PLO lose militarily but cause remains

By , Special to The Christian Science Monitor

Although the Palestine Liberation Organization's military capability has been shattered for the moment, the driving force behind the PLO - the Palestinian cause - has remained largely intact. It may even have been strengthened.

The Israeli government apparently hoped, and has tried to persuade the United States, that it would wipe the Palestinian cause off the Middle Eastern map. The Palestinians would become just another of the region's historical might-have-been groups like the Assyrians or the Kurds.

But this scenario ignores the fact that the prime instrument for the survival of the Palestinian cause will most likely emerge intact from the war in Lebanon. That prime instrument is the 30-year-old coalition of Palestinian national interests, which under the PLO umbrella continues to wield a sophisticated worldwide politico-military apparatus - the Palestinian National Liberation Movement. It is better known as simply: Al-Fatah.

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Al-Fatah controls businesses on five continents, in addition to agricultural plantations in several countries and at least one oil company. Al-Fatah businessmen manage the movement's assets throughout the world, while merging indistinguishably with other Arab businessmen.

It is this network, and the uniting nationalist ideology, that is the continuing guarantor of the Palestinian cause. Over the years, Al-Fatah has succeeded in outmaneuvering the other main guerrilla group claiming to speak for the Palestinians - Dr. George Habash's Popular Front for the Liberation of Palestine. The latter half of the Lebanese civil war (1975-76) saw the PFLP's potential to challenge Al-Fatah sink to zero, and in late 1978 the formal opposition the PFLP organized within the PLO dissolved.

The PLO is an integral part of the Arab state system. But, with the Arab states now reeling from the double shocks in Lebanon and in the Iran-Iraq war, this state system is likely to disintegrate further into mutually hostile camps.

The Al-Fatah leadership will have to decide, in coming months, what weight to give to their role inside the PLO and what to assign to other existing options. But their dynamism has already endowed the PLO with significant assets throughout the past decade, including its recognition by nearly 150 members of the UN. They are therefore not likely to neglect ''the PLO option'' completely.

And what of the Al-Fatah leadership? Can it survive the present Israeli blows without splintering under the stress? It seems likely that:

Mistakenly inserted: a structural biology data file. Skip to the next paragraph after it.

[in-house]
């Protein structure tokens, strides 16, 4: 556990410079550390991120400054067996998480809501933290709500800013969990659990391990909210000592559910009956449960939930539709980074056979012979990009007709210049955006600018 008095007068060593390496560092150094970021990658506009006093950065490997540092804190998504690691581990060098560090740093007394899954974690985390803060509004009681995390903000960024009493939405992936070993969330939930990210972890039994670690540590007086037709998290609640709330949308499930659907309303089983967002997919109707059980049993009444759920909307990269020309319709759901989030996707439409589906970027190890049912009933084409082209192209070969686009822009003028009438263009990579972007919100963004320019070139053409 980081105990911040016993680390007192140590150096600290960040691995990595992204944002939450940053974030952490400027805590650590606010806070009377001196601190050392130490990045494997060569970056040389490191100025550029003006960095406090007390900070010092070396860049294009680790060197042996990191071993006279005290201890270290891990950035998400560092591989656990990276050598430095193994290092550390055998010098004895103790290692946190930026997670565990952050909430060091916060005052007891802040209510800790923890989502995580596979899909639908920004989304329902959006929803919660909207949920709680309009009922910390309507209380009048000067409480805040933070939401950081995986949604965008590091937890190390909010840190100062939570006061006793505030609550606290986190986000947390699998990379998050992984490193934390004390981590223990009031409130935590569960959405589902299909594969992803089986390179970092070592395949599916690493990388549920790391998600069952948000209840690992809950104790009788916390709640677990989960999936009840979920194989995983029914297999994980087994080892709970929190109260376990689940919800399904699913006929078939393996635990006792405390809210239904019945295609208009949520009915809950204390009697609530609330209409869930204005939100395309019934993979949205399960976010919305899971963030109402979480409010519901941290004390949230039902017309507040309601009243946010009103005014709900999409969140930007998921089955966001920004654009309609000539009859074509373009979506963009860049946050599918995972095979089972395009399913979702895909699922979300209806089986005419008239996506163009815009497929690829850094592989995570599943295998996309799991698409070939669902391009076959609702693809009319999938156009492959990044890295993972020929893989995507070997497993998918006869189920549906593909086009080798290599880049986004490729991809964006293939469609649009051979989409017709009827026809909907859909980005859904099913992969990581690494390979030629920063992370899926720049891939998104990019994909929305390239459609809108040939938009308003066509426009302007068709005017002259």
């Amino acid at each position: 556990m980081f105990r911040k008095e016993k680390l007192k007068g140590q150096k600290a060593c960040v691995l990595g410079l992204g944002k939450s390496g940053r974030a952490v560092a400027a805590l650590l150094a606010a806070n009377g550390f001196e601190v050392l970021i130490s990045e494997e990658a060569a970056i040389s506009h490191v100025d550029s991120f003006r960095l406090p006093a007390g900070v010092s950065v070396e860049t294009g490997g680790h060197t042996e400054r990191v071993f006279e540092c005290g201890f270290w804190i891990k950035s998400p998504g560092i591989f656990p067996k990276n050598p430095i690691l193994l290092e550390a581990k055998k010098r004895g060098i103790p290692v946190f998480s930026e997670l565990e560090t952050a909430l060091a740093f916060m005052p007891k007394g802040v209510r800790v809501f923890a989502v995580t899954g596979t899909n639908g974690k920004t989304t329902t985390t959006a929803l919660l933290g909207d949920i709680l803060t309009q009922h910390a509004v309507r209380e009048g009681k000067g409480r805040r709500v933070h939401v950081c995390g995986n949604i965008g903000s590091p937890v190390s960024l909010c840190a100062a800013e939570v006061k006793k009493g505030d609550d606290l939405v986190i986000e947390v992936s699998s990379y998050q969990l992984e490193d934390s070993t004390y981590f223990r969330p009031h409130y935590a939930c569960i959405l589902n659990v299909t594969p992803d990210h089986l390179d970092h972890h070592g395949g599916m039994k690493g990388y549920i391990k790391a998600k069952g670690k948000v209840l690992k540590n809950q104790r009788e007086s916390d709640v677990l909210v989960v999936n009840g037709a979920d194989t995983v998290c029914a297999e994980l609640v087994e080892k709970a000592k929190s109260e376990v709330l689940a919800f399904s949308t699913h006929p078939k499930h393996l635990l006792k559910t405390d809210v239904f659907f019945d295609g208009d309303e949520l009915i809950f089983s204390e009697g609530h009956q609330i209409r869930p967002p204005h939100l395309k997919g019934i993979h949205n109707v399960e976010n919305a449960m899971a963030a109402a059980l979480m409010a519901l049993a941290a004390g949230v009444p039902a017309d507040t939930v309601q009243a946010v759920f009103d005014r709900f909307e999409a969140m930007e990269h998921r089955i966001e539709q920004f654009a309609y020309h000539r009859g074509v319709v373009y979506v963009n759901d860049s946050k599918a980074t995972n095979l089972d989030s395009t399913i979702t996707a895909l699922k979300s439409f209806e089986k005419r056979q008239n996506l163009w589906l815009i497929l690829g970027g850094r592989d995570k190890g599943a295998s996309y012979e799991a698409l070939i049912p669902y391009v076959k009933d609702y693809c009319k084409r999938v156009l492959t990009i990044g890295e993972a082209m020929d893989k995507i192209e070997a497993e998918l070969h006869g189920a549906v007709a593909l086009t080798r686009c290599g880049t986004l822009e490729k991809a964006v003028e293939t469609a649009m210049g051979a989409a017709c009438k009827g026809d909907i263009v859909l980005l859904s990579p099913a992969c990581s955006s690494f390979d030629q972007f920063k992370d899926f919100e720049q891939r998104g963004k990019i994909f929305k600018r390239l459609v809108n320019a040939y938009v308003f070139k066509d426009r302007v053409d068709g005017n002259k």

* The only casualties the Al-Fatah leadership will suffer as a result of the fighting in Lebanon will be those inflicted directly by the Israelis or their local allies.

* All Al-Fatah leaders who have been leaving Beirut will emerge even more deeply motivated than before to work together.

* Though there is bound to be a period of grass-roots reexamination of the whole Lebanon experience in the coming months, Palestinian communities everywhere will rally around Al-Fatah leadership.

Palestinian nationalism, which is Al-Fatah's political lodestar, was first formulated by a group of Palestinian refugees studying in Cairo and Gaza back in the early 1950s. It was an idea that could accept supporters from the political left to right, religious fundamentalist to secular, provided they subordinated all issues to the fight for Palestinian nationalism.

Around this national idea, Yasser Arafat, Khalil al-Wazir, Salah Khalaf, Khalid al-Hassan, and others were able to build a strong Palestinian Students' Union in Cairo. These same men went on to build the international core of what was named Al-Fatah in October 1959.

United Nations resolutions from 1949 on had urged Israel to allow the Palestinian refugees of the 1948 Arab-Jewish war to return to their homes. But Israel, under its first prime minister, David Ben-Gurion, did not budge. Rather, tens of thousands of Jewish immigrants were brought in to take over the houses and farms left behind by fleeing Palestinians.

From the outset, Al-Fatah founders argued that reliance solely on diplomacy could not help their cause. The Palestinians, they said, should take up arms to secure the return they dreamed of. Nonetheless, the first five years of Al-Fatah's activities were devoted to solid political work. The group's founders welded together a tight organization spanning the Middle East, North Africa, the Gulf, and Western Europe before they started limited military operations in 1965 .

It was this political network, linking all significant communities of the Palestinian diaspora, that later enabled Al-Fatah to profit from the Arab states' defeat of June 1967 by building up large-scale guerrilla forces in Jordan.

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